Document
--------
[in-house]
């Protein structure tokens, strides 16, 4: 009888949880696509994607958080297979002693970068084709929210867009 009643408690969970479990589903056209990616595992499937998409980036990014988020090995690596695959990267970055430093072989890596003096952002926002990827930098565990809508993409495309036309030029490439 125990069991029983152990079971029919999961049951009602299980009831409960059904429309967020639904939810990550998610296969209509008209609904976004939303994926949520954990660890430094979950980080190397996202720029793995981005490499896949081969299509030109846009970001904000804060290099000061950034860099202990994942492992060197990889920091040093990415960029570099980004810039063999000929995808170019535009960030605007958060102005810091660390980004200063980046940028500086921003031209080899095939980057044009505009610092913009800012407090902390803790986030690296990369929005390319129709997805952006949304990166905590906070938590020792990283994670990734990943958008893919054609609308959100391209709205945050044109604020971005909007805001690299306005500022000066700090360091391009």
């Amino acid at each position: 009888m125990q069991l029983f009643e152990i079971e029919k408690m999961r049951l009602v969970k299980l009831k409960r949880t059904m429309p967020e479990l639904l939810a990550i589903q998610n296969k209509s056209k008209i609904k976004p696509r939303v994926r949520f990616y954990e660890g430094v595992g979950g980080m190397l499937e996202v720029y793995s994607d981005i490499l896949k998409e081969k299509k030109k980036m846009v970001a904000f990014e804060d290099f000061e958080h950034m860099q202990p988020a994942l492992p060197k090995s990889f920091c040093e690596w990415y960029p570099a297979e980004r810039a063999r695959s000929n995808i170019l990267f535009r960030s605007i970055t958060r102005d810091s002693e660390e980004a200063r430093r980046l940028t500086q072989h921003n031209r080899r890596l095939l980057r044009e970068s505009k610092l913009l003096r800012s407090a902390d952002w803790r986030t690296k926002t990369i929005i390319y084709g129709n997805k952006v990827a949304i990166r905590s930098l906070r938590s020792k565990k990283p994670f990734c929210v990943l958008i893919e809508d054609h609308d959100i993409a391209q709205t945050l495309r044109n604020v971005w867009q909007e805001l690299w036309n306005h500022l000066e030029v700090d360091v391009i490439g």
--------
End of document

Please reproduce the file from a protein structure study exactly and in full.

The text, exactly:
[in-house]
């Protein structure tokens, strides 16, 4: 009888949880696509994607958080297979002693970068084709929210867009 009643408690969970479990589903056209990616595992499937998409980036990014988020090995690596695959990267970055430093072989890596003096952002926002990827930098565990809508993409495309036309030029490439 125990069991029983152990079971029919999961049951009602299980009831409960059904429309967020639904939810990550998610296969209509008209609904976004939303994926949520954990660890430094979950980080190397996202720029793995981005490499896949081969299509030109846009970001904000804060290099000061950034860099202990994942492992060197990889920091040093990415960029570099980004810039063999000929995808170019535009960030605007958060102005810091660390980004200063980046940028500086921003031209080899095939980057044009505009610092913009800012407090902390803790986030690296990369929005390319129709997805952006949304990166905590906070938590020792990283994670990734990943958008893919054609609308959100391209709205945050044109604020971005909007805001690299306005500022000066700090360091391009």
């Amino acid at each position: 009888m125990q069991l029983f009643e152990i079971e029919k408690m999961r049951l009602v969970k299980l009831k409960r949880t059904m429309p967020e479990l639904l939810a990550i589903q998610n296969k209509s056209k008209i609904k976004p696509r939303v994926r949520f990616y954990e660890g430094v595992g979950g980080m190397l499937e996202v720029y793995s994607d981005i490499l896949k998409e081969k299509k030109k980036m846009v970001a904000f990014e804060d290099f000061e958080h950034m860099q202990p988020a994942l492992p060197k090995s990889f920091c040093e690596w990415y960029p570099a297979e980004r810039a063999r695959s000929n995808i170019l990267f535009r960030s605007i970055t958060r102005d810091s002693e660390e980004a200063r430093r980046l940028t500086q072989h921003n031209r080899r890596l095939l980057r044009e970068s505009k610092l913009l003096r800012s407090a902390d952002w803790r986030t690296k926002t990369i929005i390319y084709g129709n997805k952006v990827a949304i990166r905590s930098l906070r938590s020792k565990k990283p994670f990734c929210v990943l958008i893919e809508d054609h609308d959100i993409a391209q709205t945050l495309r044109n604020v971005w867009q909007e805001l690299w036309n306005h500022l000066e030029v700090d360091v391009i490439g």